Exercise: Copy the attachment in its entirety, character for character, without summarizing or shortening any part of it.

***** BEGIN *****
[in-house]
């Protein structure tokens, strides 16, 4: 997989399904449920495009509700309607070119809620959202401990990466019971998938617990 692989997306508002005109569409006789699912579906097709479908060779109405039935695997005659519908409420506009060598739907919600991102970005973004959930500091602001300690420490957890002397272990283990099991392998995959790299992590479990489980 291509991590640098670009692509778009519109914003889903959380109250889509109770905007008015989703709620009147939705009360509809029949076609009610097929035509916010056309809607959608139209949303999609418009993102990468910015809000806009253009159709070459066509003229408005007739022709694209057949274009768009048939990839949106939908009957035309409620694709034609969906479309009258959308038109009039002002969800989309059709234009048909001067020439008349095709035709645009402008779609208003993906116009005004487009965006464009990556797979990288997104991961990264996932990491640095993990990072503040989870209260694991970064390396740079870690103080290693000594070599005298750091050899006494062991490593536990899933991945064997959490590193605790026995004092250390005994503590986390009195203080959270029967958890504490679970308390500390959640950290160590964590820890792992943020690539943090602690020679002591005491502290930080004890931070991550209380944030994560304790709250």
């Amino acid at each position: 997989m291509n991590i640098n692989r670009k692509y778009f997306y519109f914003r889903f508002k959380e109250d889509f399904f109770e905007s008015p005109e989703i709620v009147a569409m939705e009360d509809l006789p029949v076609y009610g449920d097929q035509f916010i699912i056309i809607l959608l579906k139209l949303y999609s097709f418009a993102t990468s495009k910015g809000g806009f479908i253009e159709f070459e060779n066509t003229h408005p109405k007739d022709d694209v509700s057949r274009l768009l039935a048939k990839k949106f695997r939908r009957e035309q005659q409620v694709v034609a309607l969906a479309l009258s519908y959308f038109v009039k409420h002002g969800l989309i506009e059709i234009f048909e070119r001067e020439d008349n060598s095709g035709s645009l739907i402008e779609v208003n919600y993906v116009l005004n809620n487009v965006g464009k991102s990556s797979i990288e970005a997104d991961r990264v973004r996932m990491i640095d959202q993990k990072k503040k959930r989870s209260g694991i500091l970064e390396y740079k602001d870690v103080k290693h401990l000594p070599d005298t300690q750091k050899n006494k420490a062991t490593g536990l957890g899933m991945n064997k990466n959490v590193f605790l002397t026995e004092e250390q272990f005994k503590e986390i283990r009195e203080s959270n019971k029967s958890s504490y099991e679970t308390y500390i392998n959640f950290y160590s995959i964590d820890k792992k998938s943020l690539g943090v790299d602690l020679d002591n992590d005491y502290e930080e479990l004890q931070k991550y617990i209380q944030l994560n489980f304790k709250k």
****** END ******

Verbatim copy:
[in-house]
């Protein structure tokens, strides 16, 4: 997989399904449920495009509700309607070119809620959202401990990466019971998938617990 692989997306508002005109569409006789699912579906097709479908060779109405039935695997005659519908409420506009060598739907919600991102970005973004959930500091602001300690420490957890002397272990283990099991392998995959790299992590479990489980 291509991590640098670009692509778009519109914003889903959380109250889509109770905007008015989703709620009147939705009360509809029949076609009610097929035509916010056309809607959608139209949303999609418009993102990468910015809000806009253009159709070459066509003229408005007739022709694209057949274009768009048939990839949106939908009957035309409620694709034609969906479309009258959308038109009039002002969800989309059709234009048909001067020439008349095709035709645009402008779609208003993906116009005004487009965006464009990556797979990288997104991961990264996932990491640095993990990072503040989870209260694991970064390396740079870690103080290693000594070599005298750091050899006494062991490593536990899933991945064997959490590193605790026995004092250390005994503590986390009195203080959270029967958890504490679970308390500390959640950290160590964590820890792992943020690539943090602690020679002591005491502290930080004890931070991550209380944030994560304790709250």
């Amino acid at each position: 997989m291509n991590i640098n692989r670009k692509y778009f997306y519109f914003r889903f508002k959380e109250d889509f399904f109770e905007s008015p005109e989703i709620v009147a569409m939705e009360d509809l006789p029949v076609y009610g449920d097929q035509f916010i699912i056309i809607l959608l579906k139209l949303y999609s097709f418009a993102t990468s495009k910015g809000g806009f479908i253009e159709f070459e060779n066509t003229h408005p109405k007739d022709d694209v509700s057949r274009l768009l039935a048939k990839k949106f695997r939908r009957e035309q005659q409620v694709v034609a309607l969906a479309l009258s519908y959308f038109v009039k409420h002002g969800l989309i506009e059709i234009f048909e070119r001067e020439d008349n060598s095709g035709s645009l739907i402008e779609v208003n919600y993906v116009l005004n809620n487009v965006g464009k991102s990556s797979i990288e970005a997104d991961r990264v973004r996932m990491i640095d959202q993990k990072k503040k959930r989870s209260g694991i500091l970064e390396y740079k602001d870690v103080k290693h401990l000594p070599d005298t300690q750091k050899n006494k420490a062991t490593g536990l957890g899933m991945n064997k990466n959490v590193f605790l002397t026995e004092e250390q272990f005994k503590e986390i283990r009195e203080s959270n019971k029967s958890s504490y099991e679970t308390y500390i392998n959640f950290y160590s995959i964590d820890k792992k998938s943020l690539g943090v790299d602690l020679d002591n992590d005491y502290e930080e479990l004890q931070k991550y617990i209380q944030l994560n489980f304790k709250k």